Efforts of the special taskforce to curb pipeline vandalisation are yet to bear fruits as the vandals seem to be having an upper hand
| By Augustine Adah | Dec. 31, 2012 @ 01:00 GMT
THE promise by the Nigerian National Petroleum Corporation, NNPC, to supply adequate petroleum products to every part of the country this yuletide may be a tall dream. The reason is that the activities of oil pipelines vandals are on the increase. Already, the corporation has suspended the supply of oil to Ije-Ododo, Ijegun, Ojo, Local Government Area, where there was an explosion of a pipeline on Monday, December 17. The explosion was caused by some vandals who went there to scoop oil. As at press time, members of the federal and state fire services were still making frantic efforts to put off the fire which has also forced residents to flee the area.
Ibrahim Farinloye, information officer, National Emergency Management Agency, NEMA, South-West zone, who confirmed the explosion, stated that fire officials were facing difficulty in quenching the inferno because of lack of adequate equipment. He likened the magnitude of the explosion to that of Arepo, Ogun State, which happened in August this year.
This is not the first time the people of Ijegun would be experiencing explosion as a result of the activities of vandals. A similar explosion occurred in 2011, which threw the residents of the area in total darkness for more than six months, in addition to the suffering of many people in Lagos due to the scarcity of petroleum products at many filling stations. And in 2010, no fewer than 10 persons were killed in the area as a result of a pipeline vandalisation.
The Ije-Ododo current incident occurred barely a month after the NNPC was able to repair the system 2B pipelines, at Arepo, which was damaged by vandals who also killed three of its staff in August this year. The staff had gone to the area to repair the pipelines damaged by the vandals. The damage led to the closure of the Atlas Cove depot in Lagos by the Petroleum Products Marketing Company, PPMC. The Atlas Cove Depot supplies imported fuel to Ejigbo, Mosimi in Ogun State, Ore in Ondo State, Ibadan and Ilorin in Oyo and Kwara states, respectively. The closure led to long queues of motorists in many filling stations as a result of acute scarcity of Premium Motor Spirit, PMS, at several filling stations. Expectedly, this led to increase in intra and inter- state transport fares.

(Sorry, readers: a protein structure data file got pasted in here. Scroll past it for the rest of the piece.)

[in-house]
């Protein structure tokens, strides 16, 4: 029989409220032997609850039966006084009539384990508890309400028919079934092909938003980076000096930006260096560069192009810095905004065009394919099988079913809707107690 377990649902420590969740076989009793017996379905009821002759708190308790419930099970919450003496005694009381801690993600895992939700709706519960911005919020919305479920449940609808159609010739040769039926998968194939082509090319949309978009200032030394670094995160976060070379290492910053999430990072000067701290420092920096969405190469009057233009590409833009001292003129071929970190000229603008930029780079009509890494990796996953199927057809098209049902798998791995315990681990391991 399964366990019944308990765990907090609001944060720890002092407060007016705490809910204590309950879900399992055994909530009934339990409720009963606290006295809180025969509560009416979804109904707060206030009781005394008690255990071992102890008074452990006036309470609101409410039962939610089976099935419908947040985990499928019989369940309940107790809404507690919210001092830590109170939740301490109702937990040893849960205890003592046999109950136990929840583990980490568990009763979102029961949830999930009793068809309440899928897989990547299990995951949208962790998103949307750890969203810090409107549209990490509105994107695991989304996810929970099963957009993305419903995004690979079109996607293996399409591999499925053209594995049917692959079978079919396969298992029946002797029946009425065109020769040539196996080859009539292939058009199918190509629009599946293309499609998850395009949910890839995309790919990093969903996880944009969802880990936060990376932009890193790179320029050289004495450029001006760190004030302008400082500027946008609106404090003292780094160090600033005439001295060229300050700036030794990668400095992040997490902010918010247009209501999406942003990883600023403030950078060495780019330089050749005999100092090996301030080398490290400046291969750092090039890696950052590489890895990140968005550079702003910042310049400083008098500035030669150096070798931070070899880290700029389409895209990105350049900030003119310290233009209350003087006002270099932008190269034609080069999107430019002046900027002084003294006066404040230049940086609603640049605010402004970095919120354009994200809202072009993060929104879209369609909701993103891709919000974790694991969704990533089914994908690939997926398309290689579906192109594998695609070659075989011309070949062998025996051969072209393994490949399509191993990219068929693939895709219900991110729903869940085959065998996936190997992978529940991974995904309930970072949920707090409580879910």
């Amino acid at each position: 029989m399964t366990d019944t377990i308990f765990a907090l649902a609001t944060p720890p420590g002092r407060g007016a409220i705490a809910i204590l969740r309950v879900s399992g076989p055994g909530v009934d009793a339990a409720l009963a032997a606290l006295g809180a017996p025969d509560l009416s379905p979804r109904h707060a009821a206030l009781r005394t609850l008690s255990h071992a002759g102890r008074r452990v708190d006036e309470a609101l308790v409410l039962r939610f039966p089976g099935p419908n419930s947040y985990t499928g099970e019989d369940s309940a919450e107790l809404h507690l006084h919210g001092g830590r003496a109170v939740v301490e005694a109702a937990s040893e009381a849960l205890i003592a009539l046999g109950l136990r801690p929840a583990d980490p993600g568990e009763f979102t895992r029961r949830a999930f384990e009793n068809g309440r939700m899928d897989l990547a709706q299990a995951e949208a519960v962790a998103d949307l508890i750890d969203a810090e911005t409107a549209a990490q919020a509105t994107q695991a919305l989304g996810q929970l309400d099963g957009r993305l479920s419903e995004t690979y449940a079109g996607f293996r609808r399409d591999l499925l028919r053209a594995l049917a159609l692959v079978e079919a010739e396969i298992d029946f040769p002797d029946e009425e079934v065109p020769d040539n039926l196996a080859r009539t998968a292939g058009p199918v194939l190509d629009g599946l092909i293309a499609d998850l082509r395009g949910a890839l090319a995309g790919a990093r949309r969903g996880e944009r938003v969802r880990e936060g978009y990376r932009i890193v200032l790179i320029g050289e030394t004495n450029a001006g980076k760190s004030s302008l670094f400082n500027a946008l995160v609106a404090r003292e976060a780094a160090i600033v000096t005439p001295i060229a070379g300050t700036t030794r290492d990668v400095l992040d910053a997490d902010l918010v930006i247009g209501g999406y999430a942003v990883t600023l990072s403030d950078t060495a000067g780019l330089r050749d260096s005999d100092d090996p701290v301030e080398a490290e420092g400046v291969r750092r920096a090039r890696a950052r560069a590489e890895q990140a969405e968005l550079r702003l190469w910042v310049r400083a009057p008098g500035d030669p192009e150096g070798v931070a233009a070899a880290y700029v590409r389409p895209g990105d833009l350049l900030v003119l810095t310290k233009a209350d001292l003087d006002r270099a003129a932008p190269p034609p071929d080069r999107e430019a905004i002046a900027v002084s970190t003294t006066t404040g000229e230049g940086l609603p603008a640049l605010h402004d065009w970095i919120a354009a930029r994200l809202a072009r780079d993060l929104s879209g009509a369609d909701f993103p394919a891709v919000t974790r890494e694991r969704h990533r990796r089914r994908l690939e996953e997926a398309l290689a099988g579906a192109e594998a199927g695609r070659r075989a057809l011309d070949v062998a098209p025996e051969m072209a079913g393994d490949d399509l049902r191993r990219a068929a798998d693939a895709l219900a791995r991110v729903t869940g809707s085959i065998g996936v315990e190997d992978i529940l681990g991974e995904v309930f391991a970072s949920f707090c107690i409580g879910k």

On December 5, the special taskforce on pipeline vandalisation in Lagos arrested five suspects in Ikorodu. Friday Ibadi, the police officer in charge, attributed the arrest to constant surveillance of the force on oil installations. Early this year, Mohammed Abubakar, the inspector general of police, set up the taskforce to complement other security agencies to tackle the menace of pipelines vandals. But this has not stopped the vandals resolve to inflict more pains on Nigerians.
Nasir Imodagbe, manager, public affairs and external relations, PPMC, has, however, promised that the concerned security agencies would increase the patrol of all petroleum pipelines across the country. He advised Nigerians to stop panicky buying of petroleum products especially PMS as the PPMC had done everything necessary to ensure regular supply of fuel to every part of the country. “We have stepped up fuel supply and distribution to all parts of the country this season,” Imodagbe said.
A member of the Nigeria Security and Civil Defence Corps, who does not want his name mentioned, has alleged that pipeline vandals were carrying more sophisticated weapons than the security agents. Therefore, he said, it would be difficult for the battle to succeed unless the federal government decided to adequately arm the anti- vandalisation squad and the civil defence corps. “These men are well armed in such a way that the present security agents are not capable to match them,” he said. He suspected that the subsidy fraudsters might be behind the renewed activities of vandals in recent times.
Sometimes last year, President Goodluck Jonathan signed a pipeline surveillance contract worth N 5.6 billion annually with some firms managed by ex-militants in the Niger-Delta area. The idea was to involve them in the protection of the pipelines, and prevent crude oil theft, which deprives the country of huge oil revenue annually. But it appears, the contract has not been able to stop the activities as cases of oil theft are also said to be on the increase.